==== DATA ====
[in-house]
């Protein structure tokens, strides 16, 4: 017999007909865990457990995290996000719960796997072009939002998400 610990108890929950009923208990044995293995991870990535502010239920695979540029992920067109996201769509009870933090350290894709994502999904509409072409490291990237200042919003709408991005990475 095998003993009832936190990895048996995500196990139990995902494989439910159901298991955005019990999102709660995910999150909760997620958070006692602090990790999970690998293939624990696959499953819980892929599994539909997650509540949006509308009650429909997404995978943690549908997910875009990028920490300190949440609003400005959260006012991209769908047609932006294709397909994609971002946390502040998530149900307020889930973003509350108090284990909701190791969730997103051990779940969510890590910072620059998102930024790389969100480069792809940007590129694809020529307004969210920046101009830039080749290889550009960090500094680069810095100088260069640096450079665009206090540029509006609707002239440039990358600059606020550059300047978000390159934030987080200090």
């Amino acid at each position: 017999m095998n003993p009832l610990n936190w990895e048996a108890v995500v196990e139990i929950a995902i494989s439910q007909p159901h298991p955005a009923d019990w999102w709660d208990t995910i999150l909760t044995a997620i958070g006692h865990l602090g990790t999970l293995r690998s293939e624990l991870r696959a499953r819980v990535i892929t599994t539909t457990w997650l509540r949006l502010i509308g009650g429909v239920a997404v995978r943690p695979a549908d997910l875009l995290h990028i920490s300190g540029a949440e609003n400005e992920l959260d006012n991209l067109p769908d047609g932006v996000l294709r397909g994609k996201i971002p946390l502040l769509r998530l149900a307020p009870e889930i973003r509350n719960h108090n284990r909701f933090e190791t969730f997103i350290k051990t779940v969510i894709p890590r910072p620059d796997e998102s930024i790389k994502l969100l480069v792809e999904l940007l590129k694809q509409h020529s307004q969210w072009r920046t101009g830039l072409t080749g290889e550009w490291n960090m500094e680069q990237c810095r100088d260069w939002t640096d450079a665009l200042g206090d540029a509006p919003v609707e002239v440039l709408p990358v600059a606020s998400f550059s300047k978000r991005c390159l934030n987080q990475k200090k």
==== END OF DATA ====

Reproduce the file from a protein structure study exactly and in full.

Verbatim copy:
[in-house]
């Protein structure tokens, strides 16, 4: 017999007909865990457990995290996000719960796997072009939002998400 610990108890929950009923208990044995293995991870990535502010239920695979540029992920067109996201769509009870933090350290894709994502999904509409072409490291990237200042919003709408991005990475 095998003993009832936190990895048996995500196990139990995902494989439910159901298991955005019990999102709660995910999150909760997620958070006692602090990790999970690998293939624990696959499953819980892929599994539909997650509540949006509308009650429909997404995978943690549908997910875009990028920490300190949440609003400005959260006012991209769908047609932006294709397909994609971002946390502040998530149900307020889930973003509350108090284990909701190791969730997103051990779940969510890590910072620059998102930024790389969100480069792809940007590129694809020529307004969210920046101009830039080749290889550009960090500094680069810095100088260069640096450079665009206090540029509006609707002239440039990358600059606020550059300047978000390159934030987080200090």
């Amino acid at each position: 017999m095998n003993p009832l610990n936190w990895e048996a108890v995500v196990e139990i929950a995902i494989s439910q007909p159901h298991p955005a009923d019990w999102w709660d208990t995910i999150l909760t044995a997620i958070g006692h865990l602090g990790t999970l293995r690998s293939e624990l991870r696959a499953r819980v990535i892929t599994t539909t457990w997650l509540r949006l502010i509308g009650g429909v239920a997404v995978r943690p695979a549908d997910l875009l995290h990028i920490s300190g540029a949440e609003n400005e992920l959260d006012n991209l067109p769908d047609g932006v996000l294709r397909g994609k996201i971002p946390l502040l769509r998530l149900a307020p009870e889930i973003r509350n719960h108090n284990r909701f933090e190791t969730f997103i350290k051990t779940v969510i894709p890590r910072p620059d796997e998102s930024i790389k994502l969100l480069v792809e999904l940007l590129k694809q509409h020529s307004q969210w072009r920046t101009g830039l072409t080749g290889e550009w490291n960090m500094e680069q990237c810095r100088d260069w939002t640096d450079a665009l200042g206090d540029a509006p919003v609707e002239v440039l709408p990358v600059a606020s998400f550059s300047k978000r991005c390159l934030n987080q990475k200090k």